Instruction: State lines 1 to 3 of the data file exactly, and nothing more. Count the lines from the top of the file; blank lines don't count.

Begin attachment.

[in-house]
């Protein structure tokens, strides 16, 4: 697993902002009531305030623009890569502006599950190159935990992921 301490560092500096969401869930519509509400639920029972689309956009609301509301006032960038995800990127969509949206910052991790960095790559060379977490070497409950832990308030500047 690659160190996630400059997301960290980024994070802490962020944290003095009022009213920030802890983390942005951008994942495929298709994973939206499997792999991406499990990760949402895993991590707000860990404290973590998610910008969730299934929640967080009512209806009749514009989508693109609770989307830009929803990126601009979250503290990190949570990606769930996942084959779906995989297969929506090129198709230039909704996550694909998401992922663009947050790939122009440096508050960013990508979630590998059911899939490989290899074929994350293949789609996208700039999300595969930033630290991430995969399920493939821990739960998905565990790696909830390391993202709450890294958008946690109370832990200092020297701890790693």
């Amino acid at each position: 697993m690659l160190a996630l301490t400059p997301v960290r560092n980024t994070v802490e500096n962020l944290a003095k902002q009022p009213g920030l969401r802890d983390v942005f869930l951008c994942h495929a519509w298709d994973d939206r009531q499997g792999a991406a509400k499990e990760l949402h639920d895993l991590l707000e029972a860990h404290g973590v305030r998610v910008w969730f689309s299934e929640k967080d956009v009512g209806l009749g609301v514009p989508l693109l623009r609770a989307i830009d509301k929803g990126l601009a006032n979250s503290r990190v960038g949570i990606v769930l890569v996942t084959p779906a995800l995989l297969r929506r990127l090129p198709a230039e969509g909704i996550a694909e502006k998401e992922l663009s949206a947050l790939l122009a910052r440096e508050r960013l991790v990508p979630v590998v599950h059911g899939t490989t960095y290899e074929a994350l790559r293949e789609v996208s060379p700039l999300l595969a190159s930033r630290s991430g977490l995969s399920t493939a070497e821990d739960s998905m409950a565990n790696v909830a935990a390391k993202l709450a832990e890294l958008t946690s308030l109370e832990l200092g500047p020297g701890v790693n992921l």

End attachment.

[in-house]
């Protein structure tokens, strides 16, 4: 697993902002009531305030623009890569502006599950190159935990992921 301490560092500096969401869930519509509400639920029972689309956009609301509301006032960038995800990127969509949206910052991790960095790559060379977490070497409950832990308030500047 690659160190996630400059997301960290980024994070802490962020944290003095009022009213920030802890983390942005951008994942495929298709994973939206499997792999991406499990990760949402895993991590707000860990404290973590998610910008969730299934929640967080009512209806009749514009989508693109609770989307830009929803990126601009979250503290990190949570990606769930996942084959779906995989297969929506090129198709230039909704996550694909998401992922663009947050790939122009440096508050960013990508979630590998059911899939490989290899074929994350293949789609996208700039999300595969930033630290991430995969399920493939821990739960998905565990790696909830390391993202709450890294958008946690109370832990200092020297701890790693």
């Amino acid at each position: 697993m690659l160190a996630l301490t400059p997301v960290r560092n980024t994070v802490e500096n962020l944290a003095k902002q009022p009213g920030l969401r802890d983390v942005f869930l951008c994942h495929a519509w298709d994973d939206r009531q499997g792999a991406a509400k499990e990760l949402h639920d895993l991590l707000e029972a860990h404290g973590v305030r998610v910008w969730f689309s299934e929640k967080d956009v009512g209806l009749g609301v514009p989508l693109l623009r609770a989307i830009d509301k929803g990126l601009a006032n979250s503290r990190v960038g949570i990606v769930l890569v996942t084959p779906a995800l995989l297969r929506r990127l090129p198709a230039e969509g909704i996550a694909e502006k998401e992922l663009s949206a947050l790939l122009a910052r440096e508050r960013l991790v990508p979630v590998v599950h059911g899939t490989t960095y290899e074929a994350l790559r293949e789609v996208s060379p700039l999300l595969a190159s930033r630290s991430g977490l995969s399920t493939a070497e821990d739960s998905m409950a565990n790696v909830a935990a390391k993202l709450a832990e890294l958008t946690s308030l109370e832990l200092g500047p020297g701890v790693n992921l």